Pictured above: View of historic 1919 Chenin Block vines—center top block, right of the winery.
By Jonathan Cristaldi
A few weeks ago, I spent an entire day at Chalone. I met Richard Boer, who has managed Chalone’s vines for three decades. I rode in winemaker Gianni Abate’s pickup truck over impossibly rugged roads and stood in awe with both Boer and Abate as we looked out over Chalone and the entire Salinas Valley from one of the highest spots on the property.
One thing sticks out clear in my mind since visiting—Chalone is a remarkable place. It possesses awesome, powerful energy, and once you’ve come and gone, that energy works on you—it tugs and beckons you to go back.
I can only imagine that it’s the same feeling felt by John C. Dyer, one of the first stewards of the property that would become Chalone. Dyer bought 80 acres from the Lindgren family in 1912, situated on benchland 1,800 feet above sea level—in the shadow of what would become the Pinnacles National Park. The only way in and out of the property was by horse and carriage along Stonewall Canyon, a treacherous dirt road that led out of the Gavilan Mountains down to the town of Soledad. It was a nine-mile journey that was necessary to gather critical supplies. There was no running water or electricity on the property until the mid-1980s.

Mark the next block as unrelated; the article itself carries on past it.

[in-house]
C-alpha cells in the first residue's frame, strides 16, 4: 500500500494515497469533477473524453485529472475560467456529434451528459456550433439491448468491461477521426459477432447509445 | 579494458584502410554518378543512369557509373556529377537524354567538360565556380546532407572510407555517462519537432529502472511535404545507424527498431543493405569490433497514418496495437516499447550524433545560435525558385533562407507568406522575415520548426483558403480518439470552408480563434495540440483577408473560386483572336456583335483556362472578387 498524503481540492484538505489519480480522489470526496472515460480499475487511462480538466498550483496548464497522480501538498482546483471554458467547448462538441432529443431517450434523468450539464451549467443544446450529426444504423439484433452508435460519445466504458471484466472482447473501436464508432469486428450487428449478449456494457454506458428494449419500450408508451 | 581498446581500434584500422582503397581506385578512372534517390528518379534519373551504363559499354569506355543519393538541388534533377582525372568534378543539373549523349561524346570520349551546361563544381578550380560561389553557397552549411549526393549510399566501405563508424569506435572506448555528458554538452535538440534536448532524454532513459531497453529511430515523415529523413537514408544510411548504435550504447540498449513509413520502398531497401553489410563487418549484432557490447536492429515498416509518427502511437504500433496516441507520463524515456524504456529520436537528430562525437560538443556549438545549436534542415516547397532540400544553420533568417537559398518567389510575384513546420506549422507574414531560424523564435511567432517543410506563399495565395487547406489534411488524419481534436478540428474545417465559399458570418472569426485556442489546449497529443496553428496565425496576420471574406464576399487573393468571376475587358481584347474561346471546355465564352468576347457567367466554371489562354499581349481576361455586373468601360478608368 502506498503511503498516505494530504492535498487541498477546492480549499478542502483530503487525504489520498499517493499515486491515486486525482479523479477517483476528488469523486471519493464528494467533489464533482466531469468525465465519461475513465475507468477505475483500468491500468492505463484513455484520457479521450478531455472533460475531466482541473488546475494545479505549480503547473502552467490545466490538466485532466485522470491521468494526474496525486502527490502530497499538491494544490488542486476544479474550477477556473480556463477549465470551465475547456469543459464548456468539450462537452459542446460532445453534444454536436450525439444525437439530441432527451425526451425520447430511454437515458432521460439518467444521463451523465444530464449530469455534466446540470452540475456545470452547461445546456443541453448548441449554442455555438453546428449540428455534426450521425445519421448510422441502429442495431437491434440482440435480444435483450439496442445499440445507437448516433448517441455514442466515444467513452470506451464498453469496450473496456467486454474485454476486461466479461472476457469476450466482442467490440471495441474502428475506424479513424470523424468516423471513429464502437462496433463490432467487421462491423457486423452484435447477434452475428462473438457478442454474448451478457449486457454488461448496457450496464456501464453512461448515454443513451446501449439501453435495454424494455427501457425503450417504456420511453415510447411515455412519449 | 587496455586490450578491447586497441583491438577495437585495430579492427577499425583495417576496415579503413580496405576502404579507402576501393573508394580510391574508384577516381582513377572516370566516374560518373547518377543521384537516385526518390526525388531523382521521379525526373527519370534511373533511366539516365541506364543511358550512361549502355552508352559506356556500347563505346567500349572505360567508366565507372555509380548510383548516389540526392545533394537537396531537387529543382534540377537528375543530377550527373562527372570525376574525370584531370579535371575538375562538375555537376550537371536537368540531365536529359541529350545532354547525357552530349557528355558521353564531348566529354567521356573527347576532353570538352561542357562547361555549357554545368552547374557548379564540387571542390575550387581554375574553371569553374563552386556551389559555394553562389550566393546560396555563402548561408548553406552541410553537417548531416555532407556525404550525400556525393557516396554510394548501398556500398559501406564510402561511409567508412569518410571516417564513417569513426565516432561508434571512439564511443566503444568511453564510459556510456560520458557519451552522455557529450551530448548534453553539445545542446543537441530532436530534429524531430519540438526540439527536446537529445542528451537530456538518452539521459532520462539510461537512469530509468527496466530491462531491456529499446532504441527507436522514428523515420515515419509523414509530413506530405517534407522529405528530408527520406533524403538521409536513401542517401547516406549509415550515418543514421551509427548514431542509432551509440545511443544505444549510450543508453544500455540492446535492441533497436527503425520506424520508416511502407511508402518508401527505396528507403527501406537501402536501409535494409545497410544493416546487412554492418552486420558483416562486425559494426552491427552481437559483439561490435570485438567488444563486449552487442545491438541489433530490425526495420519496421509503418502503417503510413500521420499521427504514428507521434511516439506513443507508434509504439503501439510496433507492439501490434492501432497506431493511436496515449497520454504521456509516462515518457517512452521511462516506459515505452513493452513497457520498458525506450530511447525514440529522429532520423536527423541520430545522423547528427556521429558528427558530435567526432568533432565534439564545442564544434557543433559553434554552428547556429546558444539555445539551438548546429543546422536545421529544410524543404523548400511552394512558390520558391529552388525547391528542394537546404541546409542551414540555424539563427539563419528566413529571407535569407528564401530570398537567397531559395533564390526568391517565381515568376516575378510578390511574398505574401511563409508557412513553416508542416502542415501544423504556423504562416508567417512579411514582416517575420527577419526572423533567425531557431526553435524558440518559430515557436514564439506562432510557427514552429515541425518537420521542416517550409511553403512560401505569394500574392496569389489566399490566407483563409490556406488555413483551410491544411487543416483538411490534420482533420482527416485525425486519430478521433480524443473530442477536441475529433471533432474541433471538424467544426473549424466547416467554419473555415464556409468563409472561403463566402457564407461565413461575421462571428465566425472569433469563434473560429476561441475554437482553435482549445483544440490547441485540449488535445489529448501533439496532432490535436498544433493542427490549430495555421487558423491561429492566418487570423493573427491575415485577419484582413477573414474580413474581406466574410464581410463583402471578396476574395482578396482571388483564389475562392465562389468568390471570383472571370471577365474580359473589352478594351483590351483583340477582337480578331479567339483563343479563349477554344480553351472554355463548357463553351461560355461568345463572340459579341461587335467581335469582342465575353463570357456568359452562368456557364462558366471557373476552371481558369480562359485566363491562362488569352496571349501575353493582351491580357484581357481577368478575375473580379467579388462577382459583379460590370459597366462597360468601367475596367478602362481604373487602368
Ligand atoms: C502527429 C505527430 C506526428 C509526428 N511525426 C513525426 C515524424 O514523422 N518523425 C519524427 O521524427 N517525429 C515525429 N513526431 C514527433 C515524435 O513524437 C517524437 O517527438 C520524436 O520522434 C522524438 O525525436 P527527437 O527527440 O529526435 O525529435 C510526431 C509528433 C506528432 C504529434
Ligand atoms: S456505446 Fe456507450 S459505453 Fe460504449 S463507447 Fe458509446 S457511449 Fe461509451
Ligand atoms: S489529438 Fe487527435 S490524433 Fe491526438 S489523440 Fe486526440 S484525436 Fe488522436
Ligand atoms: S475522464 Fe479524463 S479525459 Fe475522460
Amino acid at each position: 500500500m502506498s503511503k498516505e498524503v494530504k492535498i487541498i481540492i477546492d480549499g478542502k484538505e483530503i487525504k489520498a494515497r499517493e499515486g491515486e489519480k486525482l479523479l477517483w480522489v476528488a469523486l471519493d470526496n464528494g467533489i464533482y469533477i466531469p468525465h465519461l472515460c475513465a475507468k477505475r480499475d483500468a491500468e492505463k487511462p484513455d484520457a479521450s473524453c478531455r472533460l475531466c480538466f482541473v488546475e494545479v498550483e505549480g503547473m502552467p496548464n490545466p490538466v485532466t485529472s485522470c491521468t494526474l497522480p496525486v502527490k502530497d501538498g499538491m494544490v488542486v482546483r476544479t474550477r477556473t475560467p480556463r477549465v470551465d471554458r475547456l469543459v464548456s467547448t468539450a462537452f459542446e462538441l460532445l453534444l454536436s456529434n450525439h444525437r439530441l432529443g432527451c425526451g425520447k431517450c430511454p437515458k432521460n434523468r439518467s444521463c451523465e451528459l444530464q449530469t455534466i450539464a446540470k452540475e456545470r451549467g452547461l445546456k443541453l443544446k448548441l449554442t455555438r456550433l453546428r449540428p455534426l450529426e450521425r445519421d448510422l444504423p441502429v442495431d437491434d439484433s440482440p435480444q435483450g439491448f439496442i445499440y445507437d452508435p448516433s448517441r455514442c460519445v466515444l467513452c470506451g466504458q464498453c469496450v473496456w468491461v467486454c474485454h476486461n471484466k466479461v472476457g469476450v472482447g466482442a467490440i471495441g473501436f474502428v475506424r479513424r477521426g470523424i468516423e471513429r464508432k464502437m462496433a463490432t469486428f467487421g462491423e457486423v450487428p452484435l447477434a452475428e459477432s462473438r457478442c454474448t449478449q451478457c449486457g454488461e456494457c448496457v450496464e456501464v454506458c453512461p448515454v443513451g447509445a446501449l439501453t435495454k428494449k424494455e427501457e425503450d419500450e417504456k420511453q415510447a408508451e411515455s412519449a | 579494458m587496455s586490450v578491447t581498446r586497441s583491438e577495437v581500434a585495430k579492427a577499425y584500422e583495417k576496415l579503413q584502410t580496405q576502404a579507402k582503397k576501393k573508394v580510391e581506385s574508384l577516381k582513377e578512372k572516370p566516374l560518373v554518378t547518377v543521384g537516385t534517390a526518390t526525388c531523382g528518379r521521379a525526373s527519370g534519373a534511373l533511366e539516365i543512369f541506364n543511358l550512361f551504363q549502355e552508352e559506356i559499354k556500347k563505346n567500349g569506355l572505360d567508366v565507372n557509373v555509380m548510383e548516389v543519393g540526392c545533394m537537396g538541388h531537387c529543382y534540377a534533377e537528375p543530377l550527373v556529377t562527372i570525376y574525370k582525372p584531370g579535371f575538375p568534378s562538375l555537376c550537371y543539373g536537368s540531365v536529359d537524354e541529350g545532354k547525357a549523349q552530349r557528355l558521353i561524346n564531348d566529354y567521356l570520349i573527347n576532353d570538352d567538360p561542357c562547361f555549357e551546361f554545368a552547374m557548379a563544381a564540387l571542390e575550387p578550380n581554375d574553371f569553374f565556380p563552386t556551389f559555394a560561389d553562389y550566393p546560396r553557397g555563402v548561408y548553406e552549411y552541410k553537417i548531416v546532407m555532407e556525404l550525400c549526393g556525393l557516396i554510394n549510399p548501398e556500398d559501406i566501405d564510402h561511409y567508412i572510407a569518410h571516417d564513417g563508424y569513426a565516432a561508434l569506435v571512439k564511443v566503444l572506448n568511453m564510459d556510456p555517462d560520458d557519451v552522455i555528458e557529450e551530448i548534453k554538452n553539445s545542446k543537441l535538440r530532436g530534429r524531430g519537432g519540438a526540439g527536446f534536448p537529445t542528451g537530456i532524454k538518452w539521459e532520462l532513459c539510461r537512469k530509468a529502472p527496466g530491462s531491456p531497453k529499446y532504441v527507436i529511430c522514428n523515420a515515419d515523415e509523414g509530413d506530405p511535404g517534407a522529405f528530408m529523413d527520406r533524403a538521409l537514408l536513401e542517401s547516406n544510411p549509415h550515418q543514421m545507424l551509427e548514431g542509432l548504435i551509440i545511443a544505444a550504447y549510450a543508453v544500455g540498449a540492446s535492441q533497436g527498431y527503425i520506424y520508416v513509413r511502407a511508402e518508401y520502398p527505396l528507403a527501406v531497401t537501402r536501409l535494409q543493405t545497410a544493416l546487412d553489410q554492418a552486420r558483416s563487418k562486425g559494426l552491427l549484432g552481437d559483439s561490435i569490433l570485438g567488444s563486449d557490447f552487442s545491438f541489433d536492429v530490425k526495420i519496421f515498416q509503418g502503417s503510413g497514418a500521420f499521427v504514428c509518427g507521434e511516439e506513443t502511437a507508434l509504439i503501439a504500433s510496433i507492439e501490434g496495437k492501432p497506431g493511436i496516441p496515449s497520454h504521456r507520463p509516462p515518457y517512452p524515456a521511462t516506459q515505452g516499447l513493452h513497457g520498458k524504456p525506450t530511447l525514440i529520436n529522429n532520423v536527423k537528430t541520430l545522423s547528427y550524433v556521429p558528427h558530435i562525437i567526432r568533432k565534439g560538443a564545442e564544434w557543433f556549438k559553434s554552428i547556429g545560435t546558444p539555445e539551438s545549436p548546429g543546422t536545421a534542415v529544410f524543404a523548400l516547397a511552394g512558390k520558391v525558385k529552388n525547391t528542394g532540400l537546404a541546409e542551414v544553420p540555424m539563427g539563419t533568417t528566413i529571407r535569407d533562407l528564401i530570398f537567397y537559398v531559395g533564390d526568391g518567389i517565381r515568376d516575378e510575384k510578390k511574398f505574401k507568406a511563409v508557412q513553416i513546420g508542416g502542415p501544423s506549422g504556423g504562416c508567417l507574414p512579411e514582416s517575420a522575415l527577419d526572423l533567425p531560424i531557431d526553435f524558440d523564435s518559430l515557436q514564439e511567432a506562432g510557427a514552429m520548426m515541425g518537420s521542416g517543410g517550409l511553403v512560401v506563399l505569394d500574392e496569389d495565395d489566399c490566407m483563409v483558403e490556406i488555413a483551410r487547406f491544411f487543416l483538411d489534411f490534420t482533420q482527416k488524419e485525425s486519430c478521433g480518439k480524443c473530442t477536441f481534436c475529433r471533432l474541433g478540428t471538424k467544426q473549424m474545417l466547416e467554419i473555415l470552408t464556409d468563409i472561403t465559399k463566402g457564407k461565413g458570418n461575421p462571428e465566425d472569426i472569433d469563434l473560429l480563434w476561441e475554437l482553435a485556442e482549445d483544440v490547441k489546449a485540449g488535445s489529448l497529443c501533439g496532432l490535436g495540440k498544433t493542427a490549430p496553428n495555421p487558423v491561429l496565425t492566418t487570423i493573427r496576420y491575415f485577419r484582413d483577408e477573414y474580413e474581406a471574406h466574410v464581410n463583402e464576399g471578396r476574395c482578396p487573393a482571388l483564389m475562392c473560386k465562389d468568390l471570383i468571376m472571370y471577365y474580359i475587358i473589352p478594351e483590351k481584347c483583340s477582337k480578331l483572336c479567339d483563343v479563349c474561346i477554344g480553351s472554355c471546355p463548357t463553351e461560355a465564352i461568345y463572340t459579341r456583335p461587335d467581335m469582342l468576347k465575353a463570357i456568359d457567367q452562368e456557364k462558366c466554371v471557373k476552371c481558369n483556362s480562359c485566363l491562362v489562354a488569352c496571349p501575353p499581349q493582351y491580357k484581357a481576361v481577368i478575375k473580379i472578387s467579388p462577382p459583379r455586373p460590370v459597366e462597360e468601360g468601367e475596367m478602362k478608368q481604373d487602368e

While Charles Tamm is credited with planting vines in the area to the west of the Chalone estate, William Silvear planted the first vines that produced wine at Chalone.
Silvear was part of a group of partners who bought the ranch from the Dyers in 1921. They paid $2,500 in total. Eventually, Silvear became the sole owner. According to former Chalone co-owner Phil Woodward, and author of “Chalone: A Journey on the Wine Frontier,” Silvear’s most significant accomplishment was that he “recognized the benchland’s rare soil.” And that he was inspired by his neighbor, Mr. Tamm, to plant grapes and to make fine wine.
View of The Pinnacles National Park, upper right from a block of Pinot Noir vines at Chalone.
A Brief History of Chalone
The modern winemaking era that we think of when we think of wine from Chalone begins in the 1960s. On July 11, 1961, Chalone Inc. was established as a corporation with three directors—physician Edward Liska, stockbroker John Sigman, and John E. Sullivan, Sigman’s lawyer. Sigman and Liska hired winemaker Philip Togni, who made the first three vintages of Chalone wines.
The year before Chalone Inc. was established, the first harvest got underway in 1960 “under numbingly difficult conditions,” recalls Woodward. Togni worked with Will Silvear’s “decades-old Pinot Noir, Pinot Blanc, Chardonnay, and Chenin Blanc vineyards,” according to Woodward. Six hundred cases of wine were produced, bottled with a label designed by Arthur Baker, a Berkeley-based calligrapher, who crafted a black and white silhouette of Mount Chalone.